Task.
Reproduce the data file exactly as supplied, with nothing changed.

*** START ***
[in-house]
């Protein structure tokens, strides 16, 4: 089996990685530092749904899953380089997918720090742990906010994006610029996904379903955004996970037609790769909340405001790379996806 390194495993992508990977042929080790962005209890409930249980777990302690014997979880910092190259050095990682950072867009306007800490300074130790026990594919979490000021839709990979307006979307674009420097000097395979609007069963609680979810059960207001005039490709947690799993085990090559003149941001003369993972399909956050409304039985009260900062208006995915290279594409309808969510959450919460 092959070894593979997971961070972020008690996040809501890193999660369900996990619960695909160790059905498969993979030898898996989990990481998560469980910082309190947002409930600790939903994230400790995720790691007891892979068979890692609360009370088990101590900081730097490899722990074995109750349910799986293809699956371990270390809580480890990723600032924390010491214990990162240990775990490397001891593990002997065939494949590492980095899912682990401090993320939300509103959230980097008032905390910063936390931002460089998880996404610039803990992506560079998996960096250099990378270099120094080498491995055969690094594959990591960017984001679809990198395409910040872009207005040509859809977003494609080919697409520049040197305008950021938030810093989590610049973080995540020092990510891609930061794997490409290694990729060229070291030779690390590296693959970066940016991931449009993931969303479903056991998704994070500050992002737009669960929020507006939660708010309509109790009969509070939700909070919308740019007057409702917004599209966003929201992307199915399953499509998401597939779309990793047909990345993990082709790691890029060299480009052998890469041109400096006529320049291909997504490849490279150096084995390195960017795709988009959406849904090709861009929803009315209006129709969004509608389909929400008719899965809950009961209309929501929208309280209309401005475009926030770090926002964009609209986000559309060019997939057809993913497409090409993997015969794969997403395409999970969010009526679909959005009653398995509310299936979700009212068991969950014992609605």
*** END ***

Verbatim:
[in-house]
């Protein structure tokens, strides 16, 4: 089996990685530092749904899953380089997918720090742990906010994006610029996904379903955004996970037609790769909340405001790379996806 390194495993992508990977042929080790962005209890409930249980777990302690014997979880910092190259050095990682950072867009306007800490300074130790026990594919979490000021839709990979307006979307674009420097000097395979609007069963609680979810059960207001005039490709947690799993085990090559003149941001003369993972399909956050409304039985009260900062208006995915290279594409309808969510959450919460 092959070894593979997971961070972020008690996040809501890193999660369900996990619960695909160790059905498969993979030898898996989990990481998560469980910082309190947002409930600790939903994230400790995720790691007891892979068979890692609360009370088990101590900081730097490899722990074995109750349910799986293809699956371990270390809580480890990723600032924390010491214990990162240990775990490397001891593990002997065939494949590492980095899912682990401090993320939300509103959230980097008032905390910063936390931002460089998880996404610039803990992506560079998996960096250099990378270099120094080498491995055969690094594959990591960017984001679809990198395409910040872009207005040509859809977003494609080919697409520049040197305008950021938030810093989590610049973080995540020092990510891609930061794997490409290694990729060229070291030779690390590296693959970066940016991931449009993931969303479903056991998704994070500050992002737009669960929020507006939660708010309509109790009969509070939700909070919308740019007057409702917004599209966003929201992307199915399953499509998401597939779309990793047909990345993990082709790691890029060299480009052998890469041109400096006529320049291909997504490849490279150096084995390195960017795709988009959406849904090709861009929803009315209006129709969004509608389909929400008719899965809950009961209309929501929208309280209309401005475009926030770090926002964009609209986000559309060019997939057809993913497409090409993997015969794969997403395409999970969010009526679909959005009653398995509310299936979700009212068991969950014992609605």